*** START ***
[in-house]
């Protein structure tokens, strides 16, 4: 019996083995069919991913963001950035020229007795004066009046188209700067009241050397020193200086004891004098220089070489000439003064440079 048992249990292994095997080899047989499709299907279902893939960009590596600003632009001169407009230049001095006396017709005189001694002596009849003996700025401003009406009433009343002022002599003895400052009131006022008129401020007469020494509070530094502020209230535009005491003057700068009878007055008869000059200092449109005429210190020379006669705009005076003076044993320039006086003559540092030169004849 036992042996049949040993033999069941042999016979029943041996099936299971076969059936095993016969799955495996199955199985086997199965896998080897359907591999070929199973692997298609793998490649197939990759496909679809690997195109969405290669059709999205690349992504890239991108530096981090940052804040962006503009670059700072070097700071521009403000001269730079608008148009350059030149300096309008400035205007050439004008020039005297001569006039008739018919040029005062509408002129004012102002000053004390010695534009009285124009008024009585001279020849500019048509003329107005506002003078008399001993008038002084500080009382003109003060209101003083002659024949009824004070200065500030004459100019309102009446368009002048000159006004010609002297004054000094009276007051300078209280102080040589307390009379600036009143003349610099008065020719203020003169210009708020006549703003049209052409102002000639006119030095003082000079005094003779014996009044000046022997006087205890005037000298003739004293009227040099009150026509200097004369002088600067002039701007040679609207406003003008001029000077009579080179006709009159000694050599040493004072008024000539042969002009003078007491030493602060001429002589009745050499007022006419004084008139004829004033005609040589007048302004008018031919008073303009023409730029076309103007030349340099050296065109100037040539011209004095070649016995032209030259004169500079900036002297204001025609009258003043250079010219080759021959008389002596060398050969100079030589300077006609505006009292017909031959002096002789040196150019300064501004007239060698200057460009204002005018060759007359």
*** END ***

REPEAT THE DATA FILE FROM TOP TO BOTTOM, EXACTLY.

[in-house]
């Protein structure tokens, strides 16, 4: 019996083995069919991913963001950035020229007795004066009046188209700067009241050397020193200086004891004098220089070489000439003064440079 048992249990292994095997080899047989499709299907279902893939960009590596600003632009001169407009230049001095006396017709005189001694002596009849003996700025401003009406009433009343002022002599003895400052009131006022008129401020007469020494509070530094502020209230535009005491003057700068009878007055008869000059200092449109005429210190020379006669705009005076003076044993320039006086003559540092030169004849 036992042996049949040993033999069941042999016979029943041996099936299971076969059936095993016969799955495996199955199985086997199965896998080897359907591999070929199973692997298609793998490649197939990759496909679809690997195109969405290669059709999205690349992504890239991108530096981090940052804040962006503009670059700072070097700071521009403000001269730079608008148009350059030149300096309008400035205007050439004008020039005297001569006039008739018919040029005062509408002129004012102002000053004390010695534009009285124009008024009585001279020849500019048509003329107005506002003078008399001993008038002084500080009382003109003060209101003083002659024949009824004070200065500030004459100019309102009446368009002048000159006004010609002297004054000094009276007051300078209280102080040589307390009379600036009143003349610099008065020719203020003169210009708020006549703003049209052409102002000639006119030095003082000079005094003779014996009044000046022997006087205890005037000298003739004293009227040099009150026509200097004369002088600067002039701007040679609207406003003008001029000077009579080179006709009159000694050599040493004072008024000539042969002009003078007491030493602060001429002589009745050499007022006419004084008139004829004033005609040589007048302004008018031919008073303009023409730029076309103007030349340099050296065109100037040539011209004095070649016995032209030259004169500079900036002297204001025609009258003043250079010219080759021959008389002596060398050969100079030589300077006609505006009292017909031959002096002789040196150019300064501004007239060698200057460009204002005018060759007359």